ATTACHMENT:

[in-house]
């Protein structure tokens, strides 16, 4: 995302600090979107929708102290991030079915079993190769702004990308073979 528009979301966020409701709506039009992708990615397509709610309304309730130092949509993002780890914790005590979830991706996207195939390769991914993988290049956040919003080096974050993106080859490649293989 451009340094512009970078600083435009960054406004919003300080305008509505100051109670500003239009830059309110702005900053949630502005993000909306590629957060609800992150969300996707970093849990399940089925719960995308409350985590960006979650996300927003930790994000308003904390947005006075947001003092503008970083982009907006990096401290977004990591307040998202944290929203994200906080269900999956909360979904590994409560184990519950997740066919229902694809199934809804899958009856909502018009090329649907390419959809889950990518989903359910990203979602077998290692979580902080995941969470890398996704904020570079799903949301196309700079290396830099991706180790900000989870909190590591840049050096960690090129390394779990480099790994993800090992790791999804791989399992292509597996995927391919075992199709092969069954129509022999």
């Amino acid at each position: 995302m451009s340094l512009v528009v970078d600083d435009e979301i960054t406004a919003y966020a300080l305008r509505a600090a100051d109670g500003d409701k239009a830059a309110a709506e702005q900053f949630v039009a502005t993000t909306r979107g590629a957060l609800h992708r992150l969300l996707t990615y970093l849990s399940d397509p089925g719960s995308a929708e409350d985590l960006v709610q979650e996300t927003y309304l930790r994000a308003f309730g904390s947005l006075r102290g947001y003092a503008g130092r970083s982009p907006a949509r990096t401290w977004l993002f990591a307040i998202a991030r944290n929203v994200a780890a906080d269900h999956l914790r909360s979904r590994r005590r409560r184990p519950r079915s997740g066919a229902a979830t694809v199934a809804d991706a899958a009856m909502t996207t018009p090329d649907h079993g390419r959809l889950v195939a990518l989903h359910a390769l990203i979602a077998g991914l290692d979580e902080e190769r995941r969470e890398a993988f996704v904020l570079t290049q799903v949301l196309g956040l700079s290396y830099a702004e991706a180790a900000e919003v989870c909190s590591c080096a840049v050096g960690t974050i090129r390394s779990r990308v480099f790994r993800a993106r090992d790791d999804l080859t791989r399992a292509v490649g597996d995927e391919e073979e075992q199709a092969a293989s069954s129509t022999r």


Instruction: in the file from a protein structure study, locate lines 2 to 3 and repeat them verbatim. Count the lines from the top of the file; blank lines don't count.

């Protein structure tokens, strides 16, 4: 995302600090979107929708102290991030079915079993190769702004990308073979 528009979301966020409701709506039009992708990615397509709610309304309730130092949509993002780890914790005590979830991706996207195939390769991914993988290049956040919003080096974050993106080859490649293989 451009340094512009970078600083435009960054406004919003300080305008509505100051109670500003239009830059309110702005900053949630502005993000909306590629957060609800992150969300996707970093849990399940089925719960995308409350985590960006979650996300927003930790994000308003904390947005006075947001003092503008970083982009907006990096401290977004990591307040998202944290929203994200906080269900999956909360979904590994409560184990519950997740066919229902694809199934809804899958009856909502018009090329649907390419959809889950990518989903359910990203979602077998290692979580902080995941969470890398996704904020570079799903949301196309700079290396830099991706180790900000989870909190590591840049050096960690090129390394779990480099790994993800090992790791999804791989399992292509597996995927391919075992199709092969069954129509022999």
């Amino acid at each position: 995302m451009s340094l512009v528009v970078d600083d435009e979301i960054t406004a919003y966020a300080l305008r509505a600090a100051d109670g500003d409701k239009a830059a309110a709506e702005q900053f949630v039009a502005t993000t909306r979107g590629a957060l609800h992708r992150l969300l996707t990615y970093l849990s399940d397509p089925g719960s995308a929708e409350d985590l960006v709610q979650e996300t927003y309304l930790r994000a308003f309730g904390s947005l006075r102290g947001y003092a503008g130092r970083s982009p907006a949509r990096t401290w977004l993002f990591a307040i998202a991030r944290n929203v994200a780890a906080d269900h999956l914790r909360s979904r590994r005590r409560r184990p519950r079915s997740g066919a229902a979830t694809v199934a809804d991706a899958a009856m909502t996207t018009p090329d649907h079993g390419r959809l889950v195939a990518l989903h359910a390769l990203i979602a077998g991914l290692d979580e902080e190769r995941r969470e890398a993988f996704v904020l570079t290049q799903v949301l196309g956040l700079s290396y830099a702004e991706a180790a900000e919003v989870c909190s590591c080096a840049v050096g960690t974050i090129r390394s779990r990308v480099f790994r993800a993106r090992d790791d999804l080859t791989r399992a292509v490649g597996d995927e391919e073979e075992q199709a092969a293989s069954s129509t022999r």